The most important differential diagnosis is that of antisocial personality proper, the most severe of the personality disorders, which has a very bad prognosis under any circumstances. In these cases, at times treatment has to be limited to protecting family and society and establishing firm social controls that control antisocial behavior and, under optimal conditions that may eventually permit a tentative psychotherapeutic approach. In practice, it should not be difficult to differentiate the occasional antisocial behavior that may be part of bona fide hypomanic or manic episodes or an occasional complication of affect storms in severe personality disorders from the chronic, pervasive antisocial behavior that requires the complex differential diagnosis referred to before. We define an antisocial personality proper by a total lack of concern for others, in contrast to the DSM-IV diagnosis, which is largely based on behaviors. The essential features are long-term passive-parasitic and/or aggressive antisocial behavior from early childhood on, a lack of any capacity for authentic feelings of guilt or remorse over this behavior, a lack of concern for others that implies callous indifference, insensitivity, or simply occasional outbursts of hatred, if not sadistic pleasure at attacking or sadistically treating others. These more severe characteristics are in addition to all the criteria of a narcissistic personality disorder itself. A chronic parasitic, exploitative lifestyle with irresponsibility regarding social obligations and financial reality typically is accompanied by a lack of any concern for or consideration of the future: It is as if the patients were living in an eternal present with total disregard for the implications of their behavior for their future life.
In antisocial personality disorder, patients show a lack of empathy with the moral dimension or ethical values of other people so that, even if they may shrewdly assess others’ motivations and manipulate them, they are not able to include an ethical dimension in their assessment. The indifference toward others is matched with a deep indifference toward their own lives, reflected in recklessness, and, in our experience when driven into a corner, they present a potential suicidal tendency to escape from external threats.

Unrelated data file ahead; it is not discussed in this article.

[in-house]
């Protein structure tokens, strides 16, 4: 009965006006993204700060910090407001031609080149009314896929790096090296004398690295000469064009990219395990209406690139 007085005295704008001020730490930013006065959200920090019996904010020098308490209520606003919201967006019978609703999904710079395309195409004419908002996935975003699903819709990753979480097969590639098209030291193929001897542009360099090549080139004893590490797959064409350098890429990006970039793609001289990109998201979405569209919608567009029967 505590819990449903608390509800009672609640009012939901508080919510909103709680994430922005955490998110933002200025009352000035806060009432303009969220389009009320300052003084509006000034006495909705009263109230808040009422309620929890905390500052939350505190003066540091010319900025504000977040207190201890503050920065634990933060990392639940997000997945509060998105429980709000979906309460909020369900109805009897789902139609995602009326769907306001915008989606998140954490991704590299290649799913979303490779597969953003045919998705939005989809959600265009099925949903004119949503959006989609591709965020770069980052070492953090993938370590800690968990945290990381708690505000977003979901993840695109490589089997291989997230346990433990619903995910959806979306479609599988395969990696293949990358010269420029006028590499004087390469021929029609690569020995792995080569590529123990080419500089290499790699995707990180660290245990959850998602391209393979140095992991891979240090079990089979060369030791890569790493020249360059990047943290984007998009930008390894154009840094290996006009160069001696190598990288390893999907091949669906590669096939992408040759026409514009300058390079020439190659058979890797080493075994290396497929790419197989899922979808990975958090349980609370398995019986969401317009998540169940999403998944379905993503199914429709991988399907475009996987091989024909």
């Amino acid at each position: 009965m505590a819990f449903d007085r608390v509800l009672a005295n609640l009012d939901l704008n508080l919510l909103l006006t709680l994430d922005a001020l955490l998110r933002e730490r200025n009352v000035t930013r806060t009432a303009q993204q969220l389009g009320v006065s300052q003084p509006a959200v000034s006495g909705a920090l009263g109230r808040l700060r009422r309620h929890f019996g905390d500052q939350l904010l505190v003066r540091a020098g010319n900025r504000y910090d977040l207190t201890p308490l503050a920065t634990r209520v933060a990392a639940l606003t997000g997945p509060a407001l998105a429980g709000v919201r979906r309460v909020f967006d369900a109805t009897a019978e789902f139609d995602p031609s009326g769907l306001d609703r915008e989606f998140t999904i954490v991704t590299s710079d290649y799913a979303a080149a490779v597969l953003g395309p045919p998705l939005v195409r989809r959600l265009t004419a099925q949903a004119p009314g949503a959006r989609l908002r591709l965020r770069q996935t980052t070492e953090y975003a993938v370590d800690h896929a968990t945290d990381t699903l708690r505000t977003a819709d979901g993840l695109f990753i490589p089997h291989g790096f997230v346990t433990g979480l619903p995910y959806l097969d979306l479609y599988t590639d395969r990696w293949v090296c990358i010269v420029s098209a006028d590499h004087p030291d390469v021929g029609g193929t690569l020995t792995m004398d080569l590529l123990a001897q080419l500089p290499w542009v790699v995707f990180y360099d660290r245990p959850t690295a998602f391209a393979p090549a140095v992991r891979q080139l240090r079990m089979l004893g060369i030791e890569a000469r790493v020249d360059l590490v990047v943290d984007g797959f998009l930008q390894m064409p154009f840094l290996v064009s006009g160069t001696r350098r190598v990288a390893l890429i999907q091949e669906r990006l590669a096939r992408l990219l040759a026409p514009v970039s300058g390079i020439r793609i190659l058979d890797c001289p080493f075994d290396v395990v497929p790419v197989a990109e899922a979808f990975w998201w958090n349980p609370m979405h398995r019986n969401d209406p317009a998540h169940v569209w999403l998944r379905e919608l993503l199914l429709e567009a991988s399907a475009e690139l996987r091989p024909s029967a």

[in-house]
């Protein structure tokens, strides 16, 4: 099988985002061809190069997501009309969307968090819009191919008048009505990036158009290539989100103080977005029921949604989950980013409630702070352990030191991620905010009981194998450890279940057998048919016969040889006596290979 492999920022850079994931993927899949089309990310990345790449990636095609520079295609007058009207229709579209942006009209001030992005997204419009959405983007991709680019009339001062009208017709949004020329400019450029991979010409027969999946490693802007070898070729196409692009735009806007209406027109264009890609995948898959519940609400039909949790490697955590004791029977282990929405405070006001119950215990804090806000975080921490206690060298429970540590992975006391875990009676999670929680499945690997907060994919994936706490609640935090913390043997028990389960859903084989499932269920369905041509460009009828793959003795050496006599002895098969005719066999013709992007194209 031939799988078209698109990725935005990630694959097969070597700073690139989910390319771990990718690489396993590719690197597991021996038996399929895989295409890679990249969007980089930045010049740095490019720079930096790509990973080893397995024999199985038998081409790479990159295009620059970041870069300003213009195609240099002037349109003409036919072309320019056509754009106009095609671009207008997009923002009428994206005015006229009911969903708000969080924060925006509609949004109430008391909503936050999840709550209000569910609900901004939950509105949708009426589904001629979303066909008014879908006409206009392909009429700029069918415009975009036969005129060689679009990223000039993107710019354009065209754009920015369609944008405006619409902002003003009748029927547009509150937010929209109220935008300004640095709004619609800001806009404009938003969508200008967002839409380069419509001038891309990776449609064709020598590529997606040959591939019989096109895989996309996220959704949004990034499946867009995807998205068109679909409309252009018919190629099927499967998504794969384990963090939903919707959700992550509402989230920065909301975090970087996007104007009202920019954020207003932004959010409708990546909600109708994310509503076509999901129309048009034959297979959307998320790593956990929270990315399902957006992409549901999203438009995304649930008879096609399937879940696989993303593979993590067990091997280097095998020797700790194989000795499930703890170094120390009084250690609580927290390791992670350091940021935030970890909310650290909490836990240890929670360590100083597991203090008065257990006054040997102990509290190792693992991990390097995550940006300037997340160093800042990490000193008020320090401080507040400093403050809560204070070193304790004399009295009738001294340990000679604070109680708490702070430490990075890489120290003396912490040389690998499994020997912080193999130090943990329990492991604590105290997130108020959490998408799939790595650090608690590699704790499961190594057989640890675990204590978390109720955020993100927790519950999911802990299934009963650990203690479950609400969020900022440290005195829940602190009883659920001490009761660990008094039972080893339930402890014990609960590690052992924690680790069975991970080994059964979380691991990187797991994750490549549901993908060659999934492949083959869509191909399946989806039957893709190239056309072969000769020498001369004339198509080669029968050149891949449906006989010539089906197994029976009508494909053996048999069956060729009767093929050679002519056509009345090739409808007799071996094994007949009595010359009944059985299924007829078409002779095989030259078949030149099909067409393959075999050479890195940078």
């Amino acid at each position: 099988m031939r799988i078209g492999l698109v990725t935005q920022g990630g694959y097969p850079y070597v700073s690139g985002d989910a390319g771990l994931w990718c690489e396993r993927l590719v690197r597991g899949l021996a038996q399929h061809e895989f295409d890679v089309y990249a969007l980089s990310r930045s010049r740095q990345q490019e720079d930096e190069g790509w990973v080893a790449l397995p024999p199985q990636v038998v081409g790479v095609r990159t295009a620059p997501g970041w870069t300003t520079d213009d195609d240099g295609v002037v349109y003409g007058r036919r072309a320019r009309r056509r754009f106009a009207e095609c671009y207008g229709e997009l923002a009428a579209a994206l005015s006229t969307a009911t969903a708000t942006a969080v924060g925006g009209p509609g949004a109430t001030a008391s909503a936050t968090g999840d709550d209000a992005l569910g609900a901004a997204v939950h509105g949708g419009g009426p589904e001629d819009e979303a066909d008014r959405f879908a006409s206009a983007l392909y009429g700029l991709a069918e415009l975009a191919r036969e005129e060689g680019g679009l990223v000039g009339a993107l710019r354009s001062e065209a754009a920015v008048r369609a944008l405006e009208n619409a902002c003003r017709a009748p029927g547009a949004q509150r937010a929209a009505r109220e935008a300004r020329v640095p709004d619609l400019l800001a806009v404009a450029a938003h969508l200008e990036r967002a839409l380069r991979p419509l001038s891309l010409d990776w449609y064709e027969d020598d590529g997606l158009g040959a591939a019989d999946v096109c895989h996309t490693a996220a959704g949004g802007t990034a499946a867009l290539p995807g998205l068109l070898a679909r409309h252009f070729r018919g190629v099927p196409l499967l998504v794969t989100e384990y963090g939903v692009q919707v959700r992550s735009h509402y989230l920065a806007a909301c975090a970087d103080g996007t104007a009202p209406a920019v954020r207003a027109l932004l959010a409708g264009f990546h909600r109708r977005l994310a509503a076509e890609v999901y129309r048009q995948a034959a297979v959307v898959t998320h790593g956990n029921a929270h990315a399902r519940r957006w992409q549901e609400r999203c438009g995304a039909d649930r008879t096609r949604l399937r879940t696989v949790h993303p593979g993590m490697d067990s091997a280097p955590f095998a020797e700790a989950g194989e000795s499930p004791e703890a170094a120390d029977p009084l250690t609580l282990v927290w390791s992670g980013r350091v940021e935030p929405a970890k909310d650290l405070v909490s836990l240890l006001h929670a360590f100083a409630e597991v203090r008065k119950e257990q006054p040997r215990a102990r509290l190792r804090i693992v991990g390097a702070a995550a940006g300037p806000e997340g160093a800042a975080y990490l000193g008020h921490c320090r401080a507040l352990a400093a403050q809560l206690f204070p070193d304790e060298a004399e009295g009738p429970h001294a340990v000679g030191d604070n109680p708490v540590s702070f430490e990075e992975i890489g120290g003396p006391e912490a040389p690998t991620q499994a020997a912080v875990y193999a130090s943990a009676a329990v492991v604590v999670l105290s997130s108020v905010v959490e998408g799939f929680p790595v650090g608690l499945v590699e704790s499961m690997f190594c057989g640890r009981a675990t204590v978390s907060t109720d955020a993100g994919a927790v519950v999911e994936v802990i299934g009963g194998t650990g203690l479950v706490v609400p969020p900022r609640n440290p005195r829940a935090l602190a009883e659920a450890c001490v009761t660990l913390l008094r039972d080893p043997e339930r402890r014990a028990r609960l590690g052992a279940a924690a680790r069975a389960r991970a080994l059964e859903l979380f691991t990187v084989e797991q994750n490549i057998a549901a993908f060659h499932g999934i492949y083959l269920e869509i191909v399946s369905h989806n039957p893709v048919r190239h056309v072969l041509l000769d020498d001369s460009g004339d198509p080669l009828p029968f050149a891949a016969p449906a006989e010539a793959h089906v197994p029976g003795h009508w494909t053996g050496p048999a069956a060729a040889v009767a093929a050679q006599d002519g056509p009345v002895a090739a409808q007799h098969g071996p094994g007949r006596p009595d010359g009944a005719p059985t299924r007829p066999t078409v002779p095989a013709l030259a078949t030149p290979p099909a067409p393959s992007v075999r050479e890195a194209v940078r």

Malignant narcissism is the most serious level of personality disorder that can respond to treatment. The treatment must include special emphasis on a strong treatment frame to maximally protect patient and therapist from the patient’s capacity for aggression, and interpretation of the intense envy that could motivate the patient to attack himself or herself or the treatment as a proof of strength and as an attempt to triumph over the therapist.
In contrast to those with malignant narcissism, individuals with “ordinary narcissistic personalities,” in spite of any antisocial behavior that may be part of their presentation, have the capacity for experiencing feelings of guilt and concern, for loyalty, and for investment in relationships (Kernberg, 2004).
Still less severe cases present antisocial behavior that is not part of a personality disorder at all, but of an adjustment disorder of adolescence or as a secondary symptom in manic or hypomanic episodes. Finally, one has to consider the presence of anti- social behavior in the members of socially isolated or marginalized groups, such as adolescent members of a criminal gang who, separated from the gang, would manifest no further antisocial behavior.
Case illustration of a patient with narcissistic personality disorder misdiagnosed as refractory depression